Reviewer Sandra Shwayder Sanchez: Sandra is
a retired attorney and co-founder of a small non-profit publishing
collective: The Wessex Collective with whom she has published two short fiction collections
(A Mile in These Shoes and Three Novellas) and one
Her most recent novel, The Secret of A Long Journey is soon to be released by Floricanto Press in April 2012 and her first novel, The Nun, originally published by Plain View Press in 1992 is being reissued in a 2nd Edition with additional material by PVP in March 2012.
Author: Germaine Shames
Author: Germaine Shames
The title sounds romantic like the song but a more accurate description of this novel, based on the life of real people, is heartbreaking and powerful. The song that later made its composer famous (the “Italian Cole Porter”) was originally titled Tu Solamente Tu (You Only You) but we find out later that the ballerina Margit Wolf was not this man’s only love. The novel is written primarily from her point of view and then at the end there are sections written from the point of view of her son, the child she gave up a career in dance to bear, raise (for a while) and do her best to protect. Before surviving all the worst that the holocaust imposed on Jews in Europe, this woman was seduced, controlled and deceived by the maestro who pretended to marry her, imposed his will on her restricting her freedom to follow opportunities to be the great dancer she yearned to be ( she lived to dance) and then abandoned her after she went back to Hungary with their son to see her family and was unable to return to Italy. Nor did he save the son he claimed he loved so dearly that their separation was heart-wrenching to him. In fact once his son, as a grown man, did return to Italy he introduced the young man around as a nephew. This son was the only good thing that came of the so called romance that begins the novel and it is to his credit that he grew to be a far better man than his father and has striven to give his mother the credit and memorialization she deserves.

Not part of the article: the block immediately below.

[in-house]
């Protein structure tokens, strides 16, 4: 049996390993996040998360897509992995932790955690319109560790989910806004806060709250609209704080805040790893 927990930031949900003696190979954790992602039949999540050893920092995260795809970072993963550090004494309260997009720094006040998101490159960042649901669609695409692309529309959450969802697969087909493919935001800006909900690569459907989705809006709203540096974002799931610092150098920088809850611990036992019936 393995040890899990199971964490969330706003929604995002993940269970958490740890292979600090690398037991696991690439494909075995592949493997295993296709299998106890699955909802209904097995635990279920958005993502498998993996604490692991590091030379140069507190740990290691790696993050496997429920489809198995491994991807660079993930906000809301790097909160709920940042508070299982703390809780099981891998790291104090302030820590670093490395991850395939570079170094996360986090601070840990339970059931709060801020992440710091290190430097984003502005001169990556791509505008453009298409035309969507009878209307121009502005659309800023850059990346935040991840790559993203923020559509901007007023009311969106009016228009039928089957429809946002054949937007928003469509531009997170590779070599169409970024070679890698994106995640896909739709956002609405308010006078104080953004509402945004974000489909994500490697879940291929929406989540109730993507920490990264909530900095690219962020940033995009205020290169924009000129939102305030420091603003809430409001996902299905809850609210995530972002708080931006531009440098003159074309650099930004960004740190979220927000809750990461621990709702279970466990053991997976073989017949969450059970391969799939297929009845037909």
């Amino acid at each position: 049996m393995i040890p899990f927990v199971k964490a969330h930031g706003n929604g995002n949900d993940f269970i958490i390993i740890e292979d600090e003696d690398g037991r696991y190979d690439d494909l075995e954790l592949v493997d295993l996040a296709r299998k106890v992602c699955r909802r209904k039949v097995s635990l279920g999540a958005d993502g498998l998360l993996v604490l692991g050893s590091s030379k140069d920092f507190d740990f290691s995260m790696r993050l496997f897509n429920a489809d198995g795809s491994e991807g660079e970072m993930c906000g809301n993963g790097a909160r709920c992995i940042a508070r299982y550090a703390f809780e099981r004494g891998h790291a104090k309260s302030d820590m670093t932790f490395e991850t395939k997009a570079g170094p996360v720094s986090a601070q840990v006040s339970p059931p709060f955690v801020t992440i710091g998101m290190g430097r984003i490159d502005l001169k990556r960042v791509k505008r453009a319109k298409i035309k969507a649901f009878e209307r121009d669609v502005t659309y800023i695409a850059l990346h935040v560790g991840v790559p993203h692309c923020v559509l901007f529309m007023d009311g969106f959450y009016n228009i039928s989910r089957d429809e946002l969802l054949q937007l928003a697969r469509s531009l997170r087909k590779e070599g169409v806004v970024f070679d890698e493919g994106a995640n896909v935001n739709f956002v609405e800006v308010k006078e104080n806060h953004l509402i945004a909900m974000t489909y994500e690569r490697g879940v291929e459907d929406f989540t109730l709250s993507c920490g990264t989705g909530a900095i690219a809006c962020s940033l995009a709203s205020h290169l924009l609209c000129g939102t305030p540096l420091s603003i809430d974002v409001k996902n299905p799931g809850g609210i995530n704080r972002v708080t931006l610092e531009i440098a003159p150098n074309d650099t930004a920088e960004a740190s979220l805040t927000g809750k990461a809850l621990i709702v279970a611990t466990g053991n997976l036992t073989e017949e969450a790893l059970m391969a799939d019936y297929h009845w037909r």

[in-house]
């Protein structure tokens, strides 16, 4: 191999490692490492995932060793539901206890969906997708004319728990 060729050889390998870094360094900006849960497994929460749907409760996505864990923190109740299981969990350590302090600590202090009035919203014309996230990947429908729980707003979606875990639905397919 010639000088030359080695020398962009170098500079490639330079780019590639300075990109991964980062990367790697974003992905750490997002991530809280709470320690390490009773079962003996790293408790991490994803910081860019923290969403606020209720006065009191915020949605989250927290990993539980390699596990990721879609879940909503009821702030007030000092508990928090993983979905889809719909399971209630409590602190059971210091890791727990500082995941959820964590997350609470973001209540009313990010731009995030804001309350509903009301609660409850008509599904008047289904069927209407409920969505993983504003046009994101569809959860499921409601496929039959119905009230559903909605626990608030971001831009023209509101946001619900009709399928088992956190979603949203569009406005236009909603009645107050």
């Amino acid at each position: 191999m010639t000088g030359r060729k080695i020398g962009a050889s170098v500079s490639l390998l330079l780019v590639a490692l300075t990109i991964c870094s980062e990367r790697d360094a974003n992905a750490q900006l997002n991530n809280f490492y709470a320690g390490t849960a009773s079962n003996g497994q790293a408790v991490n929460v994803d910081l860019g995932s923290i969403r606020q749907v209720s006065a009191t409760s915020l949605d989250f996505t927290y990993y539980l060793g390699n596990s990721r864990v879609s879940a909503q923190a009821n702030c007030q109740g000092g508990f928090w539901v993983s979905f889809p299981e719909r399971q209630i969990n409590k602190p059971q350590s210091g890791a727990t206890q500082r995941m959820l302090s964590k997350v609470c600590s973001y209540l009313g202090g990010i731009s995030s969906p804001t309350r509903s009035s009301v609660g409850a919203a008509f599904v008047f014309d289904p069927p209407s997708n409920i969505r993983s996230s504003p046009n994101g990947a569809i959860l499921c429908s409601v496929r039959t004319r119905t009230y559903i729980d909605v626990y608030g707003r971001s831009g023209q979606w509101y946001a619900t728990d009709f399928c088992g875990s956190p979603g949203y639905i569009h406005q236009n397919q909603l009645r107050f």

The author, once a foreign correspondent, has the journalist’s gift for packing a lot of information into a few well chosen words. Between these covers the reader will be transported to Budapest, to Italy, to the backstage realities of the Comedias, and to the cold harsh countryside of Hungary patrolled by desperately cruel soldiers. The book is not an easy read but is an important read, reminding the reader of both the depths and the heights of human nature. I highly recommend You Fascinating You to serious readers as well as to bookclubs, anyone interested in pondering and discussing the hidden and often misunderstood layers upon layers of underlying motivation for all kinds of desperate actions whether loving or hateful, helpful or hurtful.